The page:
For our bike park road trip through Eastern Tennessee, we hooked up with Onza tires to supply the rubber. We needed something that could handle multiple surface types, from rock to loose dirt to hardpack, natural terrain and groomed flow trail, and work regardless of what the weather dished out.Advertisements
So, we chose the Aquila with their 60tpi enduro casing and dual rubber compound in a 29×2.4 size. It only got a little wet on one of the three days, but the variety of terrain on the trip proved these aggressive tires can work just about anywhere…
Hold up, what’s an Aquila?
Quick background: Before Aaron Gwin jumped over to a competing brand, he helped Swiss bicycle tire brand Onza develop the Aquila DH tire. Then, they lightened it up a bit with a more flexible casing to work for Enduro racers – all the grip, but less weight and a more pliable casing without giving up too much protection.
They have a folding bead, come in 27.5 and 29″ (tested) sizes, use Onza’s RC2 55a/65a dual compound, and a tubeless-ready 60tpi FRC (Free Ride Casing). Retail is $69 (€55), available at JensonUSA and others, U.S. bike shops can order through BikeFettish.
Designed to excel in gravity-fueled riding, the Aquila FRC shares the same tread pattern as the DH version. All knobs have a single sipe to help them deform with the ground, holding their grip just a bit longer. The channel between the center knobs and side knobs runs uninterrupted. But unlike some other tires with this feature, the Aquila’s channel isn’t so wide that it causes a noticeable “slip” before recapturing the grip when leaning hard into a corner. And this is a good thing for the average rider. Personally, I find tires with wider gaps from center to side transitions to be disconcerting, forcing me to lean in abruptly or mentally plan for the grip/slip/grip feeling. That takes compute cycles away from just enjoying the ride and trusting the tire. Fortunately, the Onza uses the design to great effect – it still gives it two effective knob rows to dig into the ground, but without any transitional loss of grip. Well done.
Onza Aquila FRC actual weights
Keep reading. If there’s a downside, it’s that number on the scale. But don’t let that totally throw them off your list. These are meant to be aggressive, everything-proof race tires that keep you rolling for the full enduro race. I’m as weight weenie as anyone, and I wasn’t stoked when I saw their 1030g, 1046g, 1038g and 1023g weights (all are 29×2.4″).
By the end of the road trip, I’d forgotten all about and just been grateful they’d held up to three huge days of riding (with tons of uphill pedaling!) with zero issues. They even setup tubeless easily, with only a floor pump (as tested on Industry Nine alloy enduro rims, on which they measured right about the claimed 2.4″ width).
How do they ride?
Really good. I’ve been a fan of Onza’s tires for a few years now, thinking they really don’t get the attention they deserve. But Watts hadn’t ridden them, so he was a little more cautious at first. In his words:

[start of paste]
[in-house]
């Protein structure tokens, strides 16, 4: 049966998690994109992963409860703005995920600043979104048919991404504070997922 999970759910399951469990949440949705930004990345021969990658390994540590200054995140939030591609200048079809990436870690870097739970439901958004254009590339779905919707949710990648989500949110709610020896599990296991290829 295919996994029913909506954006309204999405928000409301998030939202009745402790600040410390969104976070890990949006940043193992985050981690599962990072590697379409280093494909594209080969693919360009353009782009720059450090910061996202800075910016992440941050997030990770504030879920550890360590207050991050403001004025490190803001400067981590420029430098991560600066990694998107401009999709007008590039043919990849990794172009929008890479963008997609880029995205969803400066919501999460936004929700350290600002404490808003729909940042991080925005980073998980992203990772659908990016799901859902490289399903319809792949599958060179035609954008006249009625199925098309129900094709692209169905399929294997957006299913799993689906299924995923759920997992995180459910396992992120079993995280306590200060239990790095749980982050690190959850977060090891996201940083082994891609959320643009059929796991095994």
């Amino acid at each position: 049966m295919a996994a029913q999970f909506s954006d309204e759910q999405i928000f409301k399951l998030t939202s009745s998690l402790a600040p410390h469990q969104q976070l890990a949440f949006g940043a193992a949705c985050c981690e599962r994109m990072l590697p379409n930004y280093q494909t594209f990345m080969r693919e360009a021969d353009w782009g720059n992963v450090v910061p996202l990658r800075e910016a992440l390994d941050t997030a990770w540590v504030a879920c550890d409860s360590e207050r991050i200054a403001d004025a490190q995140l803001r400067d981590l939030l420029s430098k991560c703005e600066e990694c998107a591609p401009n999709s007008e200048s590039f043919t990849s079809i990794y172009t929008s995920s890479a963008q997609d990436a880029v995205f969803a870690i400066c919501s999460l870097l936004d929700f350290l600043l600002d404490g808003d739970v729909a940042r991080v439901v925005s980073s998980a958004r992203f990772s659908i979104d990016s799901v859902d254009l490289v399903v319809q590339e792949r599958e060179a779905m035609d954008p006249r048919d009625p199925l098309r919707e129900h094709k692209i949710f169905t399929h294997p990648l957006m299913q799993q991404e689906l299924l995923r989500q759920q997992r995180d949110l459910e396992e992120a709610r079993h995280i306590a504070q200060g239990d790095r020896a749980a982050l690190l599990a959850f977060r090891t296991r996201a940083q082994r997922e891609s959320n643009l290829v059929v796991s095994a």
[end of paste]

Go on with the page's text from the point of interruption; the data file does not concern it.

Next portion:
“Initially I wasn’t super stoked. I felt them break loose once or twice in corners and that sapped some confidence. But they were BRAND NEW at that point. Not even a parking lot test ride. As we rode more over the week, they seemed to break in and the rubber became tackier.”
Shown above, the center knobs aren’t too tall, and they’re ramped. So they roll smoothly, and pedal easily. Which is great, because you don’t want to have to continually spool up tires this heavy when you’re just coasting through singletrack.
Traction was consistent throughout the lean angles. And it was very consistent throughout the different types of dirt and rock we rode, too. The only area where it seemed a little challenged was on wet rock faces after it started raining on our last full lap at Windrock Bike Park. To be fair, most tires have a hard time with wet rocks. However they managed surprisingly well with wet roots and dirt.
Mounted to the I9 Enduro rims, they formed a well-rounded profile that further improved predictability and smooth cornering transitions.
OK, so is the Aquila a killa’ enduro tire?
Traction good, rolling feel good, cornering good. What else? So far, they seem to be holding up well, there’s no undue signs of wear. I intentionally smashed through a few rock gardens and tried to land hard on several jumps, just to see if the sidewalls would take it. They did. And they seem to offer decent protection for the rim’s bead wall, too.
One thing that’s impressed me over the past few years is Onza’s ability to hold air in a tubeless setup, and these are no different. Once setup and adjusted to our desired pressures (about 23psi for Watts, around 24-26psi for me), we never had to touch them for the remainder of the trip. Or for weeks afterward. They just keep holding air. It’s seriously impressive.
If you’re looking for a grippy, durable, tough tire to handle rough, rocky terrain but still climb smoothly, the Onza Aquila is worth a look.